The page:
Bruce Kochis, director of the Human Rights Education and Research Network at
the University of Washington, Bothell; Roman Mayfield, a union activist; and
Charlotte Utting, a former Peace Corps volunteer. Mullins also helped found
the Church Council of Greater Seattle's Interfaith Network of Concern for
the People of Iraq to help people of all faiths "be a unified voice" against
the sanctions. But he has no plans to go back to Iraq.

Federal authorities threatened prison and a fine up to $200,000 for going in
1997. "I've had a sense, and it became pretty explicit, that my place is to
stay here and try to bring a deeper inward dimension to the problem," he

"I am an activist, but I also believe in prayer. There's a kind of prayer
that can be escapist - just you and me, God. But there's also people like
the Dalai Lama, Gandhi and Jesus who showed us that activism matters, but we
have to pay attention to our ultimate connectedness with each other, too."

The U.S. entered a new era of warfare with the Gulf War, Mullins believes,
leaving depleted waste from the construction of nuclear weapons to poison
the desert.

"In my view, it was the first step to using nuclear weapons, actually, but
we didn't admit it. A kind of destructive frenzy overtook our country with
that war."

The salve for Iraq's misery lies in activism and prayer, Mullins says, and
the ability to look unblinkingly at what war and sanctions have wrought in
Iraq.. "We have the facts, but people have to have more - facts and prayer
and a certain gentleness. It would be hard as a nation to look at ourselves,
but we could go through spiritual renewal as a society over this." 


BAGHDAD, Iraq (Associated Press, 9th December) -- Iraq pledged Saturday to
allocate some $881 million in oil revenues to support the Palestinian
uprising, the official Iraqi News Agency said.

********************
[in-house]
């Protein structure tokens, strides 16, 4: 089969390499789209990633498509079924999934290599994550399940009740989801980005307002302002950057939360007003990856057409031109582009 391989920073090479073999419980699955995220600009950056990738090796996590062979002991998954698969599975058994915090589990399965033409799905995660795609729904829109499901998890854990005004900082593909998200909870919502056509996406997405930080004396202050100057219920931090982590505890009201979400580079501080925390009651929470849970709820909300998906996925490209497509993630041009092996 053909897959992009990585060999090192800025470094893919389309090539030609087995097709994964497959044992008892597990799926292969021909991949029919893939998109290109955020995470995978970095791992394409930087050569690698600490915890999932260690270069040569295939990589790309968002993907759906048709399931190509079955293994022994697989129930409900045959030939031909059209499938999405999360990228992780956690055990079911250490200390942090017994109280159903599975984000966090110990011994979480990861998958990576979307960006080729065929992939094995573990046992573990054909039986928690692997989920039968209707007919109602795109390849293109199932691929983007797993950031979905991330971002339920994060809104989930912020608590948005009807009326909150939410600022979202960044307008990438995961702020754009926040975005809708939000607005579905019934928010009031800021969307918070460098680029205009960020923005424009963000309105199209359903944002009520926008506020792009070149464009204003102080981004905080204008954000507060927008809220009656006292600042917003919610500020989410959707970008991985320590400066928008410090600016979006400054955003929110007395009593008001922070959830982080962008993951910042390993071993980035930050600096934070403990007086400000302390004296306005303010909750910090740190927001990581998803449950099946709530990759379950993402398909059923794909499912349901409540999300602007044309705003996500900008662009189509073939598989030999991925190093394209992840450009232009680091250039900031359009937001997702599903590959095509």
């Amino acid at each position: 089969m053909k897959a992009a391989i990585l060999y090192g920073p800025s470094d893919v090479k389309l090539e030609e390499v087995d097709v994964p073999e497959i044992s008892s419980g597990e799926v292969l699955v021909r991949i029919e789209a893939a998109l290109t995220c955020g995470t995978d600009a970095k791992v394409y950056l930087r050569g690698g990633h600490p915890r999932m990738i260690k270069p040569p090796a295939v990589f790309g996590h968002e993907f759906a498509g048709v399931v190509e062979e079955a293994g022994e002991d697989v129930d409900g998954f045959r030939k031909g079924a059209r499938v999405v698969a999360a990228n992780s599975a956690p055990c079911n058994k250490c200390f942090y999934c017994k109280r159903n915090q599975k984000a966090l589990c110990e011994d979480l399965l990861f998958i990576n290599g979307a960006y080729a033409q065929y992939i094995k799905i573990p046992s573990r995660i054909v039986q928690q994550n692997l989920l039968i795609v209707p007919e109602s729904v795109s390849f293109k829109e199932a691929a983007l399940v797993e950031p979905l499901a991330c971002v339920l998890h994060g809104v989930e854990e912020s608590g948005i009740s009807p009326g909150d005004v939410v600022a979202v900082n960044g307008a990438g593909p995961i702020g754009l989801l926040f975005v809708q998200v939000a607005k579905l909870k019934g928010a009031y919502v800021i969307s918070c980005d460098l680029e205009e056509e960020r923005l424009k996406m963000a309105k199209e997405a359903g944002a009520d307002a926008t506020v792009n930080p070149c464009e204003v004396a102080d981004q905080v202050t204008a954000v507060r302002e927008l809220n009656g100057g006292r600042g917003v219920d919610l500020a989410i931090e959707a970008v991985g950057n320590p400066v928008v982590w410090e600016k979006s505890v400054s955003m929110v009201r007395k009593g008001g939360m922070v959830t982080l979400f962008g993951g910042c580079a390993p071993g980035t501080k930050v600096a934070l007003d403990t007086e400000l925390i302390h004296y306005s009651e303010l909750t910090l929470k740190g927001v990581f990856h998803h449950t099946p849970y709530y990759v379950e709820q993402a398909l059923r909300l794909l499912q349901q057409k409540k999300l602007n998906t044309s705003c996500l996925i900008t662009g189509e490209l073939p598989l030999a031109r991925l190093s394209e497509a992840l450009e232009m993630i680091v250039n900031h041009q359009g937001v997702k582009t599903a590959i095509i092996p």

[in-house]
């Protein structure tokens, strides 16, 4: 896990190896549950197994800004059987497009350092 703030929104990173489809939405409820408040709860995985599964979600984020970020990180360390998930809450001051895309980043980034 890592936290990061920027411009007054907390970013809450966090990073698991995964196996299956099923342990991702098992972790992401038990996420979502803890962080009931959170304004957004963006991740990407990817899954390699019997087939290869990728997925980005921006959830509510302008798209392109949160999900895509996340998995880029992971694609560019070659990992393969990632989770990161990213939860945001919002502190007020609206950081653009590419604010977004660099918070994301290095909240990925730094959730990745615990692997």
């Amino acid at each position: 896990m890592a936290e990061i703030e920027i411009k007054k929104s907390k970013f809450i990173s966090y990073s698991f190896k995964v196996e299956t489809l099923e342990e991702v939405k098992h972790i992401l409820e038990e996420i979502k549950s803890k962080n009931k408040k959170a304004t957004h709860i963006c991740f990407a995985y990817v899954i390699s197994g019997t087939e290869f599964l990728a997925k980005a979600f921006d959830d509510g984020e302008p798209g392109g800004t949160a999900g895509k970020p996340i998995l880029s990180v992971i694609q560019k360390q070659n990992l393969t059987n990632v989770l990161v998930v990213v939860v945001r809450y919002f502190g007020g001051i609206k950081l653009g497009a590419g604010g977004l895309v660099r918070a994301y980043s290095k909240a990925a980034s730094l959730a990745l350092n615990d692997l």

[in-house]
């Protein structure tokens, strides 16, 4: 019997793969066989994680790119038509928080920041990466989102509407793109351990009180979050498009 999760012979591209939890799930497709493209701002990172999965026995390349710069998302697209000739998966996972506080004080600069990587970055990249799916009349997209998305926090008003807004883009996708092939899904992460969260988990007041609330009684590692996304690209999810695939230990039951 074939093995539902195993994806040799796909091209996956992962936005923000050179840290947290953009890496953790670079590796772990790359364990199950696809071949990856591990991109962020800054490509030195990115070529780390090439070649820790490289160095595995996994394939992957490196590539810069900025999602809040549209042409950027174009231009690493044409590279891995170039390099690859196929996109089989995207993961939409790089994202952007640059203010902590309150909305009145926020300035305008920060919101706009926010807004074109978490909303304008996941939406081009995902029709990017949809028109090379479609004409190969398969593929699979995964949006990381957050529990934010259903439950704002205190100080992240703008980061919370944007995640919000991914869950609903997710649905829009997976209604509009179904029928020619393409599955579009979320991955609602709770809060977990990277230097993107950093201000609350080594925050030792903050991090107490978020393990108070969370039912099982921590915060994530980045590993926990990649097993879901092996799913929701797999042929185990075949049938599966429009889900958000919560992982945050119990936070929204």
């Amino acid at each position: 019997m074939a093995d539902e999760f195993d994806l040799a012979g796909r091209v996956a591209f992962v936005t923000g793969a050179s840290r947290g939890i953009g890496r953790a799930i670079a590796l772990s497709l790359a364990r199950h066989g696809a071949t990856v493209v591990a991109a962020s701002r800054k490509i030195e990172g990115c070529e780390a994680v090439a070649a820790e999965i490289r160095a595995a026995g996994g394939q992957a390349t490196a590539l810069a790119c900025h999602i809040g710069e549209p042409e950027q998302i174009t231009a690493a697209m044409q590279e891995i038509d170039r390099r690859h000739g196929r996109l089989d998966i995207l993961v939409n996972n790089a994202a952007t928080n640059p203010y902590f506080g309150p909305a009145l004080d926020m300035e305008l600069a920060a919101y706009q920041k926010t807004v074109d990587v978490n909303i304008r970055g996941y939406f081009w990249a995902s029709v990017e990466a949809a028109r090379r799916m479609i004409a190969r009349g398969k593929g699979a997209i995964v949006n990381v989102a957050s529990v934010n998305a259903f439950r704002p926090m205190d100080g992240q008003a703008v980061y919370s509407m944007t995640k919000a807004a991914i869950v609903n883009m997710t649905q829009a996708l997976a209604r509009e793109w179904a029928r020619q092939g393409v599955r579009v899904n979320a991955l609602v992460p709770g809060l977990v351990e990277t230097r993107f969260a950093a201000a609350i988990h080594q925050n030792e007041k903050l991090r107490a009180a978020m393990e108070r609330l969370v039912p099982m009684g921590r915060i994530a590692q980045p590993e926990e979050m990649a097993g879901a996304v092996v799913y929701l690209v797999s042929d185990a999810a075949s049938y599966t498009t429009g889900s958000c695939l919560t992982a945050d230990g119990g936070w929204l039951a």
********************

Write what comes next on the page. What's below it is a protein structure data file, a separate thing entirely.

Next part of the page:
The agency was quoting a statement issued after a meeting of the
Revolutionary Command Council and the Iraq Regional Command of al-Baath
Party, chaired by President Saddam Hussein.

The members agreed to allocate $264 million to support the families of
Palestinian martyrs, with the remaining $617 million to go toward the
purchase of food, medicine and humanitarian needs. The money would be
donated in euros.

More than 300 people, most Palestinians, have been killed in more than two
months of fighting in Israel and the Palestinian territories.

The Iraqi News Agency said the donated money would be deducted from its oil
export income.


Tunceli, Reuters, 9th december

Turkish military officials said yesterday that fighting had intensified
between rival groups in the neighbouring Kurdish-held enclave of northern
Iraq. Ankara keeps a military presence in the enclave - which Iraqi Kurds
wrested from Baghdad's grasp after the 1991 Gulf War - to fight the
Kurdistan Workers Party (PKK).

The PKK has waged a 16-year-long campaign for autonomy in Turkey's mostly
Kurdish southeast. Its leader, Abdullah Ocalan, is in prison in Turkey under
sentence of death. A Turkish military official told Reuters that more than
100 people had been killed in combat between the PKK and the Patriotic Union
of Kurdistan (PUK). PUK officials could not be reached for comment.